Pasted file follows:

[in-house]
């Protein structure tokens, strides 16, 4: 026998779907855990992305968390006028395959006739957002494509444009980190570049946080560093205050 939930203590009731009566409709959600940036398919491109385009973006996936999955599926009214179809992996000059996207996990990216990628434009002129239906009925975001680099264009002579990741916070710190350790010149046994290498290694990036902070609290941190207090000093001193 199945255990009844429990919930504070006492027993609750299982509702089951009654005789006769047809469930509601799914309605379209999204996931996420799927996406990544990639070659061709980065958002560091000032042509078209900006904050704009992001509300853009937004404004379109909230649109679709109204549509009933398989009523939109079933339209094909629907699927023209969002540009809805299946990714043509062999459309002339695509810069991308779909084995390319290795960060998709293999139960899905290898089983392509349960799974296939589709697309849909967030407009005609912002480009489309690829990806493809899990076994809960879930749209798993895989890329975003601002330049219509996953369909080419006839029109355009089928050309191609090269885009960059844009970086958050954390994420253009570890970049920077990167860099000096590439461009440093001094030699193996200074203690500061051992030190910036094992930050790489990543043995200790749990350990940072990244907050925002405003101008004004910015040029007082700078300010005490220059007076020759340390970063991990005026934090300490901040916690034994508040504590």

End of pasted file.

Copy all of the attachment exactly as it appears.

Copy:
[in-house]
């Protein structure tokens, strides 16, 4: 026998779907855990992305968390006028395959006739957002494509444009980190570049946080560093205050 939930203590009731009566409709959600940036398919491109385009973006996936999955599926009214179809992996000059996207996990990216990628434009002129239906009925975001680099264009002579990741916070710190350790010149046994290498290694990036902070609290941190207090000093001193 199945255990009844429990919930504070006492027993609750299982509702089951009654005789006769047809469930509601799914309605379209999204996931996420799927996406990544990639070659061709980065958002560091000032042509078209900006904050704009992001509300853009937004404004379109909230649109679709109204549509009933398989009523939109079933339209094909629907699927023209969002540009809805299946990714043509062999459309002339695509810069991308779909084995390319290795960060998709293999139960899905290898089983392509349960799974296939589709697309849909967030407009005609912002480009489309690829990806493809899990076994809960879930749209798993895989890329975003601002330049219509996953369909080419006839029109355009089928050309191609090269885009960059844009970086958050954390994420253009570890970049920077990167860099000096590439461009440093001094030699193996200074203690500061051992030190910036094992930050790489990543043995200790749990350990940072990244907050925002405003101008004004910015040029007082700078300010005490220059007076020759340390970063991990005026934090300490901040916690034994508040504590």